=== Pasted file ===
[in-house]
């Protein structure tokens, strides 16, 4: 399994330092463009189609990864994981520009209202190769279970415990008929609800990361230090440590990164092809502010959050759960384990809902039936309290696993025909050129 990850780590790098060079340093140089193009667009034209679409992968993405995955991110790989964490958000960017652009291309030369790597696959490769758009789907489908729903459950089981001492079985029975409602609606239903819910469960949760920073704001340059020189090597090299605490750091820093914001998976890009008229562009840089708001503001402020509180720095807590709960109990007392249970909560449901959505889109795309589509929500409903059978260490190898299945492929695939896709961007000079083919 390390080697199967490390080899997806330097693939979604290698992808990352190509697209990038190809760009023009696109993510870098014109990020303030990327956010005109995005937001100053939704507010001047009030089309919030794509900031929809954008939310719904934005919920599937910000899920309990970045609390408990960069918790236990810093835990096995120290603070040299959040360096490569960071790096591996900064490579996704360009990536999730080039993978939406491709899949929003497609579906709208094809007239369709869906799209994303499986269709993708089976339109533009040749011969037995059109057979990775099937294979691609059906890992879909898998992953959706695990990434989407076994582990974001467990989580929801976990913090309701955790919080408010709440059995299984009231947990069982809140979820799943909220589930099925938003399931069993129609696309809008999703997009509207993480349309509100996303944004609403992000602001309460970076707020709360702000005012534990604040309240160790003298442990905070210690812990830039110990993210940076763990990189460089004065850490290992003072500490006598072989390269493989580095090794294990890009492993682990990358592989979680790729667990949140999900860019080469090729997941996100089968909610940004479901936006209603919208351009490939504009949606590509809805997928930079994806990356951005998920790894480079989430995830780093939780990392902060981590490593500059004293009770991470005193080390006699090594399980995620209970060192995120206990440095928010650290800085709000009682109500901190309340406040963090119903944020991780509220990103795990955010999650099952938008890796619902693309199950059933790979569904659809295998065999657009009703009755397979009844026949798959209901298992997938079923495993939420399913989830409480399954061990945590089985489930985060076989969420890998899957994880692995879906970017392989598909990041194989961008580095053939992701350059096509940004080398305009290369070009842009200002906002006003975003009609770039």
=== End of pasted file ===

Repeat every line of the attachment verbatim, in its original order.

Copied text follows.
[in-house]
């Protein structure tokens, strides 16, 4: 399994330092463009189609990864994981520009209202190769279970415990008929609800990361230090440590990164092809502010959050759960384990809902039936309290696993025909050129 990850780590790098060079340093140089193009667009034209679409992968993405995955991110790989964490958000960017652009291309030369790597696959490769758009789907489908729903459950089981001492079985029975409602609606239903819910469960949760920073704001340059020189090597090299605490750091820093914001998976890009008229562009840089708001503001402020509180720095807590709960109990007392249970909560449901959505889109795309589509929500409903059978260490190898299945492929695939896709961007000079083919 390390080697199967490390080899997806330097693939979604290698992808990352190509697209990038190809760009023009696109993510870098014109990020303030990327956010005109995005937001100053939704507010001047009030089309919030794509900031929809954008939310719904934005919920599937910000899920309990970045609390408990960069918790236990810093835990096995120290603070040299959040360096490569960071790096591996900064490579996704360009990536999730080039993978939406491709899949929003497609579906709208094809007239369709869906799209994303499986269709993708089976339109533009040749011969037995059109057979990775099937294979691609059906890992879909898998992953959706695990990434989407076994582990974001467990989580929801976990913090309701955790919080408010709440059995299984009231947990069982809140979820799943909220589930099925938003399931069993129609696309809008999703997009509207993480349309509100996303944004609403992000602001309460970076707020709360702000005012534990604040309240160790003298442990905070210690812990830039110990993210940076763990990189460089004065850490290992003072500490006598072989390269493989580095090794294990890009492993682990990358592989979680790729667990949140999900860019080469090729997941996100089968909610940004479901936006209603919208351009490939504009949606590509809805997928930079994806990356951005998920790894480079989430995830780093939780990392902060981590490593500059004293009770991470005193080390006699090594399980995620209970060192995120206990440095928010650290800085709000009682109500901190309340406040963090119903944020991780509220990103795990955010999650099952938008890796619902693309199950059933790979569904659809295998065999657009009703009755397979009844026949798959209901298992997938079923495993939420399913989830409480399954061990945590089985489930985060076989969420890998899957994880692995879906970017392989598909990041194989961008580095053939992701350059096509940004080398305009290369070009842009200002906002006003975003009609770039």